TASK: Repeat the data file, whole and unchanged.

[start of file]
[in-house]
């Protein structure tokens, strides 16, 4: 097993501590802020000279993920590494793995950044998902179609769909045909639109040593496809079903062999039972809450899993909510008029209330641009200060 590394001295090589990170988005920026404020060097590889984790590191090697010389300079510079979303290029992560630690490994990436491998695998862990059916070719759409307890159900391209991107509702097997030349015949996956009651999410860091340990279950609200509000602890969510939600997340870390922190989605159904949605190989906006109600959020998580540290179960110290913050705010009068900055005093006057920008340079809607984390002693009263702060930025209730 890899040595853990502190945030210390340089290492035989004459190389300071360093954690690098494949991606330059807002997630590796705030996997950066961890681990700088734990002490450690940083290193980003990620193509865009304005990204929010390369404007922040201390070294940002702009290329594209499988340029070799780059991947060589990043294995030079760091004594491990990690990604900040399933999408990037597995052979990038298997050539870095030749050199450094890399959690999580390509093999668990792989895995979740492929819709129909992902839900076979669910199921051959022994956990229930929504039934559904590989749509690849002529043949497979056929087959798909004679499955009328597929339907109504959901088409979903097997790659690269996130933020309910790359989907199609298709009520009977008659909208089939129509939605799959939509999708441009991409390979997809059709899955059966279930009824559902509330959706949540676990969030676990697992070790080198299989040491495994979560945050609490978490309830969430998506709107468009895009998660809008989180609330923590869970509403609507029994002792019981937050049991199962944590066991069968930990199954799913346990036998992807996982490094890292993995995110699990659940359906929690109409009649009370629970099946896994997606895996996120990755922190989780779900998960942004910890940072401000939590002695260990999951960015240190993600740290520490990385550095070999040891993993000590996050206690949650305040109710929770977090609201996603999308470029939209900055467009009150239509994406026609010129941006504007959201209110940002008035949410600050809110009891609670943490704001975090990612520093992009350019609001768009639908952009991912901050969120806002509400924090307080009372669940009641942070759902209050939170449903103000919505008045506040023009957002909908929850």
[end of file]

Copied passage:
[in-house]
């Protein structure tokens, strides 16, 4: 097993501590802020000279993920590494793995950044998902179609769909045909639109040593496809079903062999039972809450899993909510008029209330641009200060 590394001295090589990170988005920026404020060097590889984790590191090697010389300079510079979303290029992560630690490994990436491998695998862990059916070719759409307890159900391209991107509702097997030349015949996956009651999410860091340990279950609200509000602890969510939600997340870390922190989605159904949605190989906006109600959020998580540290179960110290913050705010009068900055005093006057920008340079809607984390002693009263702060930025209730 890899040595853990502190945030210390340089290492035989004459190389300071360093954690690098494949991606330059807002997630590796705030996997950066961890681990700088734990002490450690940083290193980003990620193509865009304005990204929010390369404007922040201390070294940002702009290329594209499988340029070799780059991947060589990043294995030079760091004594491990990690990604900040399933999408990037597995052979990038298997050539870095030749050199450094890399959690999580390509093999668990792989895995979740492929819709129909992902839900076979669910199921051959022994956990229930929504039934559904590989749509690849002529043949497979056929087959798909004679499955009328597929339907109504959901088409979903097997790659690269996130933020309910790359989907199609298709009520009977008659909208089939129509939605799959939509999708441009991409390979997809059709899955059966279930009824559902509330959706949540676990969030676990697992070790080198299989040491495994979560945050609490978490309830969430998506709107468009895009998660809008989180609330923590869970509403609507029994002792019981937050049991199962944590066991069968930990199954799913346990036998992807996982490094890292993995995110699990659940359906929690109409009649009370629970099946896994997606895996996120990755922190989780779900998960942004910890940072401000939590002695260990999951960015240190993600740290520490990385550095070999040891993993000590996050206690949650305040109710929770977090609201996603999308470029939209900055467009009150239509994406026609010129941006504007959201209110940002008035949410600050809110009891609670943490704001975090990612520093992009350019609001768009639908952009991912901050969120806002509400924090307080009372669940009641942070759902209050939170449903103000919505008045506040023009957002909908929850």